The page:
Arrangement can help save time and dollars, encourage collaboration
[caption id="attachment_34879" align="alignright" width="363" caption="The $7 million, 45,000-square-foot multipurpose building at Ross School is being constructed via a lease-leaseback deal. (Wright Contracting photo)"][/caption]
ROSS -- The general contractor for the $7.26 million Ross School gymnasium project will continue to lease back to school district the nearly half-done structure until the doors open to students. And Northern California districts increasingly are employing this somewhat complex lease-leaseback arrangement.
Advocates of that contractual arrangement say it allows school district project representatives to collaborate more closely with architects and general contractors earlier in the project to find solutions that lower costs and speed construction, encourage more use of local contractors and reward companies with good reputations.
[caption id="attachment_34880" align="alignleft" width="360" caption="Interior of the gymnasium (Wright Contracting photo)"][/caption]
Lease-leaseback arrangements, like the one between the Ross School district board and "developer-contractor" Wright Contracting of Santa Rosa, are being used more to allow districts flexibility compared with conventional competitive bidding rather than as an alternative to voter-approved bond financing, according to Tom Duffy, a legislative consultant for Sacramento-based Coalition for Adequate School Housing.
"What it is used for mainly today is as a project-delivery method, so districts can identify contractors through an RFQ, RFP or notice sent to interested companies," Mr. Duffy said.
Other up-and-coming project delivery methods other than the conventional design-bid-build process include design-build to bring more constructor experience to the design process, multiple-prime contracts, which can have competitive bidding on multiphase projects, and integrated project delivery.
Mark Quattrocchi, a principal of Santa Rosa-based Quattrocchi Kwok Architects, designer of the three-phase Ross project, said lease-leaseback contracts common in Southern California have started to be used by Northern California districts more in the past five years.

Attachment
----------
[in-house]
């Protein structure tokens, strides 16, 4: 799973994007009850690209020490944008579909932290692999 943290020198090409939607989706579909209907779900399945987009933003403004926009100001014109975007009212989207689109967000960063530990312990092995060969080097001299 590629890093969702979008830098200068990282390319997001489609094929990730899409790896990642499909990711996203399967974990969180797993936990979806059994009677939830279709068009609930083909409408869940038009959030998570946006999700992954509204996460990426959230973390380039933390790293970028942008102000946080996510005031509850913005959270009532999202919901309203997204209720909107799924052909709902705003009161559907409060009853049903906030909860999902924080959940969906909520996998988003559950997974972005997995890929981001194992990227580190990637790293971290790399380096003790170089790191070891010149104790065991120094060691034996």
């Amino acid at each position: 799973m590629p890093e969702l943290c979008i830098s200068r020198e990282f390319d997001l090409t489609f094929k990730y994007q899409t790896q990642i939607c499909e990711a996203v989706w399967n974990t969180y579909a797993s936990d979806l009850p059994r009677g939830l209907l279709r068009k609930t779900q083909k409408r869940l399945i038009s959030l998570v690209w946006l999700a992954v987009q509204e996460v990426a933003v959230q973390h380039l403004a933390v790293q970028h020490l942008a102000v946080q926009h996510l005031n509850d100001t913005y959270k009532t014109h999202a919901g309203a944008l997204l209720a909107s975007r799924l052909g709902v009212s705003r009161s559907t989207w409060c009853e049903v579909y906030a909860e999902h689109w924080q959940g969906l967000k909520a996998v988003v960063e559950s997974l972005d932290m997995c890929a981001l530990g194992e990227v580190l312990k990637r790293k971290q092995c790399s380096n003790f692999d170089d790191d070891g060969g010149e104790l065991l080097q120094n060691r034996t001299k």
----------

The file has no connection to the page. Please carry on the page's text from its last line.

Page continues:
"I've been recommending it after having been through it a few times," he said.
Napa Valley Unified School District used lease-leaseback for the $121 million new American Canyon High School, completed last year, according to Mr. Quattrocchi, whose firm designed the project.
"Once we brought the contractor on board, we looked carefully at how we were going to be building things," he said. "After talking with subs, we were able bring down the cost by $4 million."
Specified in California Education Code section 17406, a lease-leaseback contract allows a school district board to extend a "site lease" for a designed project to a developer-contractor, usually for just the statutory "rent" of $1 a year and without publicly soliciting competitive bids.
The developer-contractor then enters a "facility lease" with the district for a "guaranteed project cost" and passing title back to the district upon completion. Unless the contractor has floated funds to the district that would be recovered, the guaranteed project cost often is made up of lease and tenant-improvement payments, analogous to construction contract draws in conventional competitive-bid jobs.
Advocates of lease-leaseback say it gives districts the ability to reward contractors that completed previous district projects on time and under budget with the potential for more projects. During competitive bidding on the initial new-school phase of the Ross project, Wright was the low bidder, committing to do the job at 20 percent below design estimates. The district and Wright entered the contract in November 2009.